If you like closure, right about now you hate The Walking Dead.
Usually the story arcs of major--and minor--characters go full circle. Sophia, Carol's daughter, went missing, causing a girlhunt that ended with her emergence from Hershel's barn as a walker. Beth went missing for a number of episodes before turning up captive in a "hospital" and was then shot in the head by Dawn, going directly to dead without passing zombie. Merle went from a rooftop to Woodbury to a prison to killed by the Governor to kill-killed by Daryl.
Even Morgan, after infrequent appearances, has reappeared in a big way: not only is he now a main character, he even had his own, if kinda boring, episode.
But not Glenn -- at least, three episodes later, not yet. He fell off a dumpster and skillfully landed with the dead Nicholas on top of him.
Is he dead? Did he crawl under the dumpster? Did the zombies somehow ignore the fact his face was showing and therefore a buffet item?
Who knows; according to showrunner Scott Gimple, "So I'll say this: In some way, we will see Glenn, some version of Glenn, or parts of Glenn again, either in flashback or in the current story, to help complete the story."
Which of course says nothing substantive about Glenn's fate.
And which drives Walking Dead fans crazy.
But it shouldn't.
Of course The Walking Dead isn't real life. It's a story. Yet aside from speculating as to why fan-favorite Daryl only seems (tonight aside) to appear in most episodes for no more than a couple of minutes -- if you were playing a drinking game where you drank whenever Daryl spoke you'd always be sober -- one of the best aspects of the show is the way it makes you think about what you would do in similar circumstances.
When the world changed, would you have gone full Shane and become a pragmatic hyper-realist, or gone full Dale and embraced your inner moralizing proselytizer? (Granted not a great pair of options.) If you were Glenn, would you have continued to forgive if not forget what Nicholas had done... and tried to do to you? If you were you, would you try to create a safe haven for you and yours by keeping other survivors out, or would you welcome them into the fold even though they may at best ruin your chances for survival and at worst kill you?
Just as is sometimes the case in real life, there are no right answers. There are only your answers. And that's what makes shows like The Walking Dead fun--and even good for you.
"...In particular, interactions in which we're trying to figure out the thoughts and feelings of others. Scientists call this capacity of the brain to construct a map of other people's intentions 'theory of mind.' Narratives offer a unique opportunity to engage this capacity, as we identify with characters' longings and frustrations, guess at their hidden motives and track their encounters with friends and enemies, neighbors and lovers."
And that's why it's okay not to know what happened to Glenn: sometimes we just don't know. The guy you decided not to hire might have turned out to be a superstar; you'll never know. The product you decided to scrap during development might have transformed your company; you'll never know. The decision to take on investors might turn out to be the wrong move; you'll never know.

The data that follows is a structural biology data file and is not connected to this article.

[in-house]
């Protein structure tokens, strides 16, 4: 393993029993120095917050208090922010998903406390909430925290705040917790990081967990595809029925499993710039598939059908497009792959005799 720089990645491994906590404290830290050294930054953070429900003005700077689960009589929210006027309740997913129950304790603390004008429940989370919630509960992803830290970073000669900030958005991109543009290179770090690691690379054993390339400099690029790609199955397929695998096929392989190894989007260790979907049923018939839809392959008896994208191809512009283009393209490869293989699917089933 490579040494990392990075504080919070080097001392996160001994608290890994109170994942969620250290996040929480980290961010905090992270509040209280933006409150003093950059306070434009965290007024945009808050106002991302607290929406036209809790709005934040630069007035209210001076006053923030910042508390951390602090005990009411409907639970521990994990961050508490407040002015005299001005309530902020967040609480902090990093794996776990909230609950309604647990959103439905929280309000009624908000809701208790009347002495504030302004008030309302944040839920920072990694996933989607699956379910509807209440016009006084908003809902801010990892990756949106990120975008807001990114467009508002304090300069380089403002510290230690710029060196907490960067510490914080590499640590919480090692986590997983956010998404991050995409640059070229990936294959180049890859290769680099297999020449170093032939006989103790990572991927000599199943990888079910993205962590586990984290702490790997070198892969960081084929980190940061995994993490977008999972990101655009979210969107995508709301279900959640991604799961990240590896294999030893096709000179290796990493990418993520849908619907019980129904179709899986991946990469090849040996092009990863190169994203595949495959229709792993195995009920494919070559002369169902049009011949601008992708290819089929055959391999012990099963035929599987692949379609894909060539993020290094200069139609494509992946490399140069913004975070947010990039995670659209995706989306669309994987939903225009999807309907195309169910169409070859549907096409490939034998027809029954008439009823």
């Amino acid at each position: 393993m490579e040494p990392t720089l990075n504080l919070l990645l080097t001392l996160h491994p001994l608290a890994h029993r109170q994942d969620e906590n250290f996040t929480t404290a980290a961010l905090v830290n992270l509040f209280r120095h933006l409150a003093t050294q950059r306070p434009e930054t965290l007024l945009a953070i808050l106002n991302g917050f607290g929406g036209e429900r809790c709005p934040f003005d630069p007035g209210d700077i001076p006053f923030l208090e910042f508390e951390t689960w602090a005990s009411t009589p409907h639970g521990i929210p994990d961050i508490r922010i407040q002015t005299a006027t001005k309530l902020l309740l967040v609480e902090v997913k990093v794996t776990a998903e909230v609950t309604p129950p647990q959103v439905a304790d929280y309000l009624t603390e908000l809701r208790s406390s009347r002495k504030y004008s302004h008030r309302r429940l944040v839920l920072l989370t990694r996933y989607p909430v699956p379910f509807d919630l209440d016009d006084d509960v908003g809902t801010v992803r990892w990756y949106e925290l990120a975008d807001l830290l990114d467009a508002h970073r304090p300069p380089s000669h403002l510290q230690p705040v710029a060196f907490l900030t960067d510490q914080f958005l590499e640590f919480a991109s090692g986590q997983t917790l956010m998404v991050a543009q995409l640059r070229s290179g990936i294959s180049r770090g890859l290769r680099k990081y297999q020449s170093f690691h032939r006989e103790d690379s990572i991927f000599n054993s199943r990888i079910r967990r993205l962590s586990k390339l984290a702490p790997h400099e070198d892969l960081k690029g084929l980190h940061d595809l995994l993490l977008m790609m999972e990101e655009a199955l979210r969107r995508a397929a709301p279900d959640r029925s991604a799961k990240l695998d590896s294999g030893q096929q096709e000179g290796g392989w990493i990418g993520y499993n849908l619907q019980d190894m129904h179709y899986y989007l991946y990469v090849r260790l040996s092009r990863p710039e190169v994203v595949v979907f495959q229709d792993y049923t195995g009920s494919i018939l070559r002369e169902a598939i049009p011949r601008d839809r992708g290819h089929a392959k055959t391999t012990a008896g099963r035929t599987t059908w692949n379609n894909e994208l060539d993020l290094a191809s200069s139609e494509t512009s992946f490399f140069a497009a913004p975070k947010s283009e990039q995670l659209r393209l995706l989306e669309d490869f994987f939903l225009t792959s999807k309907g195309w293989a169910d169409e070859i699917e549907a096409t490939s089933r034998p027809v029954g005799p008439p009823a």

Once you decide--once you act--you have no way of knowing how the other choices might have turned out. All you can do is move forward and do your best, adapting and revising and pushing on. You can certainly look back... but that reflection only helps you learn from your successes and your mistakes.
Ultimately there are many things you can never know--and that's okay.
So we don't need to know what happened to Glenn, and the show's characters definitely don't need to know. Life isn't that clean. Sure, it's a fictional world, but it's more realistic for those characters to never know whether Glenn is lost, or trapped, or alive, or dead... in the chaotic world they inhabit it would be more realistic for them not to know.
Then Maggie would have to figure out how long she can hang on to hope before she closes that chapter of her life... and deal with being a single mother in the worst possible circumstances imaginable. Other characters would have to decide how supportive they can be, how they'll adapt to the hole Glenn's loss creates in their core team, whether they should have "that talk" with Maggie... the interpersonal storyline possibilities -- which is really what the show is abut -- are limitless.
Then you can decide what you would do if you are Maggie. Then you can decide what you would do if you are another character.
Like University of Toronto emeritus professor Keith Oatley said in the the New York Times, stories are:
"... a particularly useful simulation because negotiating the social world effectively is extremely tricky, requiring us to weigh up myriad interacting instances of cause and effect. Just as computer simulations can help us get to grips with complex problems such as flying a plane or forecasting the weather, so novels, stories and dramas can help us understand the complexities of social life."
Business, like life, is messy. Business is complex, ambiguous, stressful, challenging--there are always more questions than answers. So you take the facts you know, blend in a huge dollop of experience and instinct, and do the best you can.
Because you will never know--and can never control--what could have happened; all you can know is that you will do your best in the face of uncertainty, hesitation, and doubt.